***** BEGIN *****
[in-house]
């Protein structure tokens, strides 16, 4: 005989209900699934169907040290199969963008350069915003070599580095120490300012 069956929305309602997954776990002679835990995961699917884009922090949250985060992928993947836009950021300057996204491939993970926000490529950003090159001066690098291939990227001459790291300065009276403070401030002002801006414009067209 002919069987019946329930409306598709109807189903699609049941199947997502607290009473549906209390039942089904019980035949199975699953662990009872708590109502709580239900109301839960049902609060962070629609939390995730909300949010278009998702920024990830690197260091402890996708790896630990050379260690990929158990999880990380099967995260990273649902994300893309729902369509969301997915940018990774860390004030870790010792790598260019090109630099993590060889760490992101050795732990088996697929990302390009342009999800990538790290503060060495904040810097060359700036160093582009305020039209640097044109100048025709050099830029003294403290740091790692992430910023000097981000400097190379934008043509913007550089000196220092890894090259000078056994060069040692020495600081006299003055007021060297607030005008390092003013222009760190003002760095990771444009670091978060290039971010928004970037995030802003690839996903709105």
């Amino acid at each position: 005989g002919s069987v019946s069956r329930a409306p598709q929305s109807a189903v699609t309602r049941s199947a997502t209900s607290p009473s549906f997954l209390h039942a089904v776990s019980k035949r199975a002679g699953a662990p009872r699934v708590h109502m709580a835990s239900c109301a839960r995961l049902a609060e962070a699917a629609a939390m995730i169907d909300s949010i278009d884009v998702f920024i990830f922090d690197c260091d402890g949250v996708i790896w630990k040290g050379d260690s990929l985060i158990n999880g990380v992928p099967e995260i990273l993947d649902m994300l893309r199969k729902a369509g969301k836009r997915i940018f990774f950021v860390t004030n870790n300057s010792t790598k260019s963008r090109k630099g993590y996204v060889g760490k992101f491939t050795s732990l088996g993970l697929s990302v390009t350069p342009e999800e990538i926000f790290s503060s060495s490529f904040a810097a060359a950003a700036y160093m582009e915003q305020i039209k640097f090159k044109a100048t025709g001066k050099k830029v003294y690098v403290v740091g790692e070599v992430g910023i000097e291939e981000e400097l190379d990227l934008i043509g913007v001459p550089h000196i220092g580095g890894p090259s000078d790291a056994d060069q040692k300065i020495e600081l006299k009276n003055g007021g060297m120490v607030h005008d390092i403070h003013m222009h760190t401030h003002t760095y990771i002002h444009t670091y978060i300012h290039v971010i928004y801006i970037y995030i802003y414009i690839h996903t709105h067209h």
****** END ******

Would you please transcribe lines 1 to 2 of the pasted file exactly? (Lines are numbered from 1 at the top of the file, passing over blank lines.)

[in-house]
């Protein structure tokens, strides 16, 4: 005989209900699934169907040290199969963008350069915003070599580095120490300012 069956929305309602997954776990002679835990995961699917884009922090949250985060992928993947836009950021300057996204491939993970926000490529950003090159001066690098291939990227001459790291300065009276403070401030002002801006414009067209 002919069987019946329930409306598709109807189903699609049941199947997502607290009473549906209390039942089904019980035949199975699953662990009872708590109502709580239900109301839960049902609060962070629609939390995730909300949010278009998702920024990830690197260091402890996708790896630990050379260690990929158990999880990380099967995260990273649902994300893309729902369509969301997915940018990774860390004030870790010792790598260019090109630099993590060889760490992101050795732990088996697929990302390009342009999800990538790290503060060495904040810097060359700036160093582009305020039209640097044109100048025709050099830029003294403290740091790692992430910023000097981000400097190379934008043509913007550089000196220092890894090259000078056994060069040692020495600081006299003055007021060297607030005008390092003013222009760190003002760095990771444009670091978060290039971010928004970037995030802003690839996903709105």